Wednesday, March 21, 2012

Parker backs off her ordinance outlawing sharing

Mayor Annise Parker on Tuesday canceled a scheduled vote to regulate the feeding of homeless people in Houston following an outcry from people and groups that the proposed rules would criminalize simple acts of charity.

The rules had caused a fury from the moment they were introduced early this month. On Tuesday, the backlash continued as dozens of speakers criticized the regulations at City Council's public session. A coalition that included clergy, a tea party activist, a longtime property rights advocate, an immigrants rights leader and volunteers who feed the homeless held a news conference behind City Hall to criticize what they said were the rules' infringement on religious and personal liberties.

"To be told when and where and what time we can feed people goes directly against our creator. When the spirit moves us to go ahead and feed people, to check with the city first before we can go ahead and do that (is unacceptable). We're really opposed to this ordinance," said Manuel Sanchez, outreach director at Ecclesia Church in Montrose.

So there's a few Bible verses that address this: "I was hungry and you fed me", etc. I don't want to go all Godly about it though. I just want to note something that I have been considering for awhile about what motivates our mayor to take up all these conservative causes.

From my observation it appears Mayor Parker is imbued with that good old "pull-yourself-up-by-your-own-bootstraps" mentality. I perceive that she is one of those people who feels as if the fruits of her success are the direct result of her having worked hard for them (no luck, favoritism, or charity was ever involved) and correspondingly those whom she perceives as not working very hard, or hard enough, draw no sympathy from her.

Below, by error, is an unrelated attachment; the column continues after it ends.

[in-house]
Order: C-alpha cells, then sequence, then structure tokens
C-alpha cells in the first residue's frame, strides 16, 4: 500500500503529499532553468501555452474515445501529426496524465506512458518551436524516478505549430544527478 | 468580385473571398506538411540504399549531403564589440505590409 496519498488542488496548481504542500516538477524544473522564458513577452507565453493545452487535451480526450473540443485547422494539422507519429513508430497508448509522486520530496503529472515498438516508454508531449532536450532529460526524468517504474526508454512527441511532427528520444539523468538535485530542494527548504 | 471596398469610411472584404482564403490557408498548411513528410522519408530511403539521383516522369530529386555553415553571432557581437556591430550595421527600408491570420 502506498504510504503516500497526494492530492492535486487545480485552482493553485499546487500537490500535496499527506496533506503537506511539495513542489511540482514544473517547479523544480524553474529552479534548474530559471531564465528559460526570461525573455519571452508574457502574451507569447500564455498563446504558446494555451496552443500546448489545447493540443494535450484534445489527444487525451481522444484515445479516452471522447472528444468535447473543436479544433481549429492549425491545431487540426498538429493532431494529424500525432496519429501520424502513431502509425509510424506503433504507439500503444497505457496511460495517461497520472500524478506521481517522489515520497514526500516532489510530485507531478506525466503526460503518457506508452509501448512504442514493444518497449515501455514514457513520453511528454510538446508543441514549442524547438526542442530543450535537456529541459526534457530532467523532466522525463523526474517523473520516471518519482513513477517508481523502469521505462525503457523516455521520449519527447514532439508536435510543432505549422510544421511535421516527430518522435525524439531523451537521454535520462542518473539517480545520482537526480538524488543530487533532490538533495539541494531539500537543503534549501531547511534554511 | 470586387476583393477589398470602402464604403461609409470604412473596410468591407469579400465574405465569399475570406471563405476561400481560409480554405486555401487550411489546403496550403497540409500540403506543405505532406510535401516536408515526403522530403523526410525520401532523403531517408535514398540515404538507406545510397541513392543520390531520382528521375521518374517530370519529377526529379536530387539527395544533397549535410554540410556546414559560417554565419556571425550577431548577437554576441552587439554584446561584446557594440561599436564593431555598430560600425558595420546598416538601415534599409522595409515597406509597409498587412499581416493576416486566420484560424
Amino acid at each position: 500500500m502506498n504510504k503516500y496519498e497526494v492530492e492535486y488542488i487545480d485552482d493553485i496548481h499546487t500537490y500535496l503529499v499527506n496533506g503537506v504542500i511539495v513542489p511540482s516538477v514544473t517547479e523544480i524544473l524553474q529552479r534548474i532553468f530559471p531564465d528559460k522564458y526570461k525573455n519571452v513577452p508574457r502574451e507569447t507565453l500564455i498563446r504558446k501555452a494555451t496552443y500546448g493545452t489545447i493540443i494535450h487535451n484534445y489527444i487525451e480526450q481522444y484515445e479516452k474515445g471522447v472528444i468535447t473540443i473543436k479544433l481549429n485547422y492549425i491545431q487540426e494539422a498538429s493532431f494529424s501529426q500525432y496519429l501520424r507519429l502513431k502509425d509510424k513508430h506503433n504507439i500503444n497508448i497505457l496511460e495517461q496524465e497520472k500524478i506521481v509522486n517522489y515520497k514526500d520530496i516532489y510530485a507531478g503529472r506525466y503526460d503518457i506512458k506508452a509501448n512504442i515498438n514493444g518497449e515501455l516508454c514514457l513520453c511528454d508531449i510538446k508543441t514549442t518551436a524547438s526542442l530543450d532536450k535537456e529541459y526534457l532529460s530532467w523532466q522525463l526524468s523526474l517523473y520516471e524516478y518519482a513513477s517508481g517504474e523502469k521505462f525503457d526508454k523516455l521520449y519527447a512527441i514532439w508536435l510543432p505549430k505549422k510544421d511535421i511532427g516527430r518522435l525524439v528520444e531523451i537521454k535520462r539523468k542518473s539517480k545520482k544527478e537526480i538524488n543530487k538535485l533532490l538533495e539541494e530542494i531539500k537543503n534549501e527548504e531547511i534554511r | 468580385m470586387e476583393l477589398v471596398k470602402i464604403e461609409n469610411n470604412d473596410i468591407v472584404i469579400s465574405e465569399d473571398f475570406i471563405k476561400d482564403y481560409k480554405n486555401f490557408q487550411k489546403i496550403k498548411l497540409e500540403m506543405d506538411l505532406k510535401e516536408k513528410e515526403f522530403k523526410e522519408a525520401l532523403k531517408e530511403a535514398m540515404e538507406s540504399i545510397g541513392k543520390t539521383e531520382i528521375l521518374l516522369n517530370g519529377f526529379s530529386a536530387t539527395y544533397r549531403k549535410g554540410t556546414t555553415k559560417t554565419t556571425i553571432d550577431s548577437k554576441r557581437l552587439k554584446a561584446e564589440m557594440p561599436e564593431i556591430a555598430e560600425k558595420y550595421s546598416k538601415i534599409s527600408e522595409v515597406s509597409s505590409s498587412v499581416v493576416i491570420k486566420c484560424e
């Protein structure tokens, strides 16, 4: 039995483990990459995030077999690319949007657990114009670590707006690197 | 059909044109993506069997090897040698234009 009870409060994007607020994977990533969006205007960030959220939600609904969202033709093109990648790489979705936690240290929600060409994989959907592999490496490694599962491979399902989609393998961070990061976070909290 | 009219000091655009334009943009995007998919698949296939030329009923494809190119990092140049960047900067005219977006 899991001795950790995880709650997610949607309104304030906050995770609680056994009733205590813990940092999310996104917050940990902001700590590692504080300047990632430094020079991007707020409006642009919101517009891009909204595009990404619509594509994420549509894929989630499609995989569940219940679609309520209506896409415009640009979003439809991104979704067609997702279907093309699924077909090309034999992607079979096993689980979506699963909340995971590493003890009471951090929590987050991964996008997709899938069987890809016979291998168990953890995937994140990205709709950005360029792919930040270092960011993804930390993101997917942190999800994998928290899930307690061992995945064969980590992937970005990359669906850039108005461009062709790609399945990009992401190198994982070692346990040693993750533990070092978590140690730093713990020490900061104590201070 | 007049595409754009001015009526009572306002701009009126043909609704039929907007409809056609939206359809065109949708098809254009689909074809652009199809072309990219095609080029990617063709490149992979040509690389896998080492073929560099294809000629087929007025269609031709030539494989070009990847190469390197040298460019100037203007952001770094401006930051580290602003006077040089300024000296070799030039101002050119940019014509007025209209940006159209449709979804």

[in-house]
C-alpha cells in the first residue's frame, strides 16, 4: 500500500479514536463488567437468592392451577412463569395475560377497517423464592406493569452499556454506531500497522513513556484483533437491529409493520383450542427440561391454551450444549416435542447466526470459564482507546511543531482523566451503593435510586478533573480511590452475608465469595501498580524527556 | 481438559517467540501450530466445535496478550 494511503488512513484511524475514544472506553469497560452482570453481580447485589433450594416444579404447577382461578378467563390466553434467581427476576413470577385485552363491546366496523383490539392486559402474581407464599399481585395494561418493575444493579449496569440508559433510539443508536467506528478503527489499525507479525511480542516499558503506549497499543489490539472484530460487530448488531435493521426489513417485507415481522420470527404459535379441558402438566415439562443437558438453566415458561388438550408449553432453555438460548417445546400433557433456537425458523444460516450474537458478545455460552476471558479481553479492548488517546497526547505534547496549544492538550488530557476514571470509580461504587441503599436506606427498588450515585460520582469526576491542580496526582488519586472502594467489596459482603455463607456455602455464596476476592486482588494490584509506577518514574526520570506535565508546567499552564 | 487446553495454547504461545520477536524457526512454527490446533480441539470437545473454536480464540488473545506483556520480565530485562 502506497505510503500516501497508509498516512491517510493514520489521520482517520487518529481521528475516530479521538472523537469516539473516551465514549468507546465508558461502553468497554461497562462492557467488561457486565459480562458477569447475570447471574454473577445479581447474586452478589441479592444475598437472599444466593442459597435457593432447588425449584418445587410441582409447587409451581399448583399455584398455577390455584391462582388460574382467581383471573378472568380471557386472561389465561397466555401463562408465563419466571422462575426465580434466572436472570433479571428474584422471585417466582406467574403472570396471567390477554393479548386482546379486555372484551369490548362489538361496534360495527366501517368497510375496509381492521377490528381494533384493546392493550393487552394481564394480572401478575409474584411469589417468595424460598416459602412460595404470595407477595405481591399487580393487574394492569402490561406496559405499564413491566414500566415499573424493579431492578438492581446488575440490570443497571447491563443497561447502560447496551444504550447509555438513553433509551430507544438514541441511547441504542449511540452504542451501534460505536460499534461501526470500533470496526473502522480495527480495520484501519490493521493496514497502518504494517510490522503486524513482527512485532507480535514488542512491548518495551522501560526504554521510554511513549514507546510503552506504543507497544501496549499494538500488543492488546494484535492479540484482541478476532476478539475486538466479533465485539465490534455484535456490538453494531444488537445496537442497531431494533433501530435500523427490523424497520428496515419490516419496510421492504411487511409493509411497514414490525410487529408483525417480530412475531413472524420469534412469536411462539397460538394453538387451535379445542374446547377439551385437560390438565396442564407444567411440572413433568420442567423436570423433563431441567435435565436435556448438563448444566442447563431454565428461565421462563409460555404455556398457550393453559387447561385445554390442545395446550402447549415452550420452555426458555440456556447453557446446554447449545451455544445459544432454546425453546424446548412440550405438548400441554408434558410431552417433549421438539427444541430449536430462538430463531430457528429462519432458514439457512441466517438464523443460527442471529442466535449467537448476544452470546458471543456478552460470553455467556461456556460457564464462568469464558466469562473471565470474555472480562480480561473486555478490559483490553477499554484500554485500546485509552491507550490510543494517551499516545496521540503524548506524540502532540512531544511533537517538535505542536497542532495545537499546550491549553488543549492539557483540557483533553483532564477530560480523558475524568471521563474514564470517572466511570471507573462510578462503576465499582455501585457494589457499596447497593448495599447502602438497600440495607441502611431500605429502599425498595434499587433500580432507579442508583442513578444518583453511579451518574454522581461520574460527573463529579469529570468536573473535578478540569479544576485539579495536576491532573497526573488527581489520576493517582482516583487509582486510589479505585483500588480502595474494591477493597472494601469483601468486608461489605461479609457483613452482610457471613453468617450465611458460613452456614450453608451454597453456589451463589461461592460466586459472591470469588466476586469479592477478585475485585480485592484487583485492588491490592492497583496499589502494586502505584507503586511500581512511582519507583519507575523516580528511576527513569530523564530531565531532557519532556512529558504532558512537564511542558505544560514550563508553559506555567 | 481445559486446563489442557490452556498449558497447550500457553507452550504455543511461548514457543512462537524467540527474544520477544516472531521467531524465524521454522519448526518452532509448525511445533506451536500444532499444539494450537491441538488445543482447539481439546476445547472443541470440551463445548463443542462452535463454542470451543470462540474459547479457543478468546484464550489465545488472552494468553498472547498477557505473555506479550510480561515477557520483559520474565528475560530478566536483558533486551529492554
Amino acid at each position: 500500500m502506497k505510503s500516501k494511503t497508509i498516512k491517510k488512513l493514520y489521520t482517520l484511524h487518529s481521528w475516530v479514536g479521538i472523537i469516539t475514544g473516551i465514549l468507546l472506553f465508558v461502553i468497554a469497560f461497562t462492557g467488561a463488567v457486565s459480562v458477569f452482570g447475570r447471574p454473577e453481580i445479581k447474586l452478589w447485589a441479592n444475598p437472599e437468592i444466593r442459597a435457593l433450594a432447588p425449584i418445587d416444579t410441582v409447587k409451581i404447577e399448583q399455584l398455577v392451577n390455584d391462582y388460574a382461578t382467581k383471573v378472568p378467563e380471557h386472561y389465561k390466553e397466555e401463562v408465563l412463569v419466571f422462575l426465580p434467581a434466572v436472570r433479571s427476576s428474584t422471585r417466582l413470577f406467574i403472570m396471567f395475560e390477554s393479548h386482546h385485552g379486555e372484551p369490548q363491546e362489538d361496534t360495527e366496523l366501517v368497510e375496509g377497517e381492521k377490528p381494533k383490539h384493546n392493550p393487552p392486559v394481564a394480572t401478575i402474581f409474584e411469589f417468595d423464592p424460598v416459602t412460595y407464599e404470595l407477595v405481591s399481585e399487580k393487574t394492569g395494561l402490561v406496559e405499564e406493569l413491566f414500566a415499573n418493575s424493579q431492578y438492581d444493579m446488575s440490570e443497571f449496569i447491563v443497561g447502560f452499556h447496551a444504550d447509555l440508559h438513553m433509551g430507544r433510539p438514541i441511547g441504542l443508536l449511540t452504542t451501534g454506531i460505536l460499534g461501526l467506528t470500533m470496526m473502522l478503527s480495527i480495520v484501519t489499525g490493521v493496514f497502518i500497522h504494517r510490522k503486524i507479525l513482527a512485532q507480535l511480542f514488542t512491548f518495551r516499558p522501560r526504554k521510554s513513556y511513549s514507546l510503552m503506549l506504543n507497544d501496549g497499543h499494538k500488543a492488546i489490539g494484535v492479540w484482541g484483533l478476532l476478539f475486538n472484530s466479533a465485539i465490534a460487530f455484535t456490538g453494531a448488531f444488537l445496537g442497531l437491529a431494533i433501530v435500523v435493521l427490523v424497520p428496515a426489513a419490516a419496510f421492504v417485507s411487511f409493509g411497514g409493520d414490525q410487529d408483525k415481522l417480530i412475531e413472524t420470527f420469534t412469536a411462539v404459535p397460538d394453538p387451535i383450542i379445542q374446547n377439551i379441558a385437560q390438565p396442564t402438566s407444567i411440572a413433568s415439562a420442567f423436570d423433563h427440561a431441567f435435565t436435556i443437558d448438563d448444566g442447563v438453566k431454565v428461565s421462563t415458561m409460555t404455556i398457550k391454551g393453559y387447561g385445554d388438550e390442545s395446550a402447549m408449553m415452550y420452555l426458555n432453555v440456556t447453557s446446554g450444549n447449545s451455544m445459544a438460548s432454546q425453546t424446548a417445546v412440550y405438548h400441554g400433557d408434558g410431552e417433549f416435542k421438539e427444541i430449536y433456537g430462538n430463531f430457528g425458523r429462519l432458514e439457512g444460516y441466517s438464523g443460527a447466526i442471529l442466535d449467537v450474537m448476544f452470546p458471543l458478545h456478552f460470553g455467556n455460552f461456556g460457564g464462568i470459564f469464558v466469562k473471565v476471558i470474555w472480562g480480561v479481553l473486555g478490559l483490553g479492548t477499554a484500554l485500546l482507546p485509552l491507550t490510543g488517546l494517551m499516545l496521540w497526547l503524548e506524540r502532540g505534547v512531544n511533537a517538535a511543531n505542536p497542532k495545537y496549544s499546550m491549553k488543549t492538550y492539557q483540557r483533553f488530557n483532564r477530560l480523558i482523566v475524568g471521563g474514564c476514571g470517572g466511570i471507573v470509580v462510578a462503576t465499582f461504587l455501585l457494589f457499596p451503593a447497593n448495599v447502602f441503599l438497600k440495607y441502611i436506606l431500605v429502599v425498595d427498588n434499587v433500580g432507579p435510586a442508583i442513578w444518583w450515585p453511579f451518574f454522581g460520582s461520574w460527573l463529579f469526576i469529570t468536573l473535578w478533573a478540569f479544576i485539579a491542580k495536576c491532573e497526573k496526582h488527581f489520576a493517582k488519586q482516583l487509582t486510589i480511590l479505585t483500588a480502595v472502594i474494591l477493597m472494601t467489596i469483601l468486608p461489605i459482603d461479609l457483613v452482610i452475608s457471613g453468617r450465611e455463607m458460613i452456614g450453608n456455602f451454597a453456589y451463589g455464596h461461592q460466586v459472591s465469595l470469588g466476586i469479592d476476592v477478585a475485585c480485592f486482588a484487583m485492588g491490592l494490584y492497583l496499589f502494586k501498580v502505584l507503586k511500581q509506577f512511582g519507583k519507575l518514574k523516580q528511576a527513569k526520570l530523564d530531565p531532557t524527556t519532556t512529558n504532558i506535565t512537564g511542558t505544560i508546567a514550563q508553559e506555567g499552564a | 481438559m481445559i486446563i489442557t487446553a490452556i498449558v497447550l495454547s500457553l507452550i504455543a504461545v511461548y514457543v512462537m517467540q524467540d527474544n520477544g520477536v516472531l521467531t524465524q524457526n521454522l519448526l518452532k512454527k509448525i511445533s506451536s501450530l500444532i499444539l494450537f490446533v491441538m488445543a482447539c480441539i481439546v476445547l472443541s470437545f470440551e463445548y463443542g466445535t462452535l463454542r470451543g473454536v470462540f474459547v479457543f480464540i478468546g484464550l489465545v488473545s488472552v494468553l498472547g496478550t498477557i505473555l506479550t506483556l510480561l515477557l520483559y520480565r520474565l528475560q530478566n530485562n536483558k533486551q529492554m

This would explain why she 'nudged' those lazy, filthy Occupants out of Tranquility Park; it's why she would choose to aggressively over-regulate feeding homeless people much like Republicans have passed laws restricting voting because they think there's voting fraud.

In her public attempts to sell the changes to city ordinance, Parker had spoken of the need to protect the homeless against food-borne illness, but had no data to indicate it was a persistent problem. She emphasized that it would promote coordination of charities so that several groups would not converge at a park by chance and have to throw out food for lack of takers.

Just as Republicans would take the route of hyper-regulating women's reproductive choice out of legal existence, so Mayor Parker believes that if you make things harder to get, the people who need them will move along and look elsewhere for them.

It helps us understand why she would rather terminate the employment of park workers and garbage collectors -- and essentially refuse to fund the pensions of firemen -- than raise taxes to address the city's budget deficit.

It reminds me of the time in college when I first heard this band play this song.

Hard times in the land of plenty;
Some got it all and the rest
ain't got any.

The difference these days, of course, is that the "some" don't want "the rest" to have any. And they want to make certain they don't get any.

Really and truly, I am of the mind that Annise Parker is one of the best, most moderate Republican mayors this city could ever hope for.

No comments: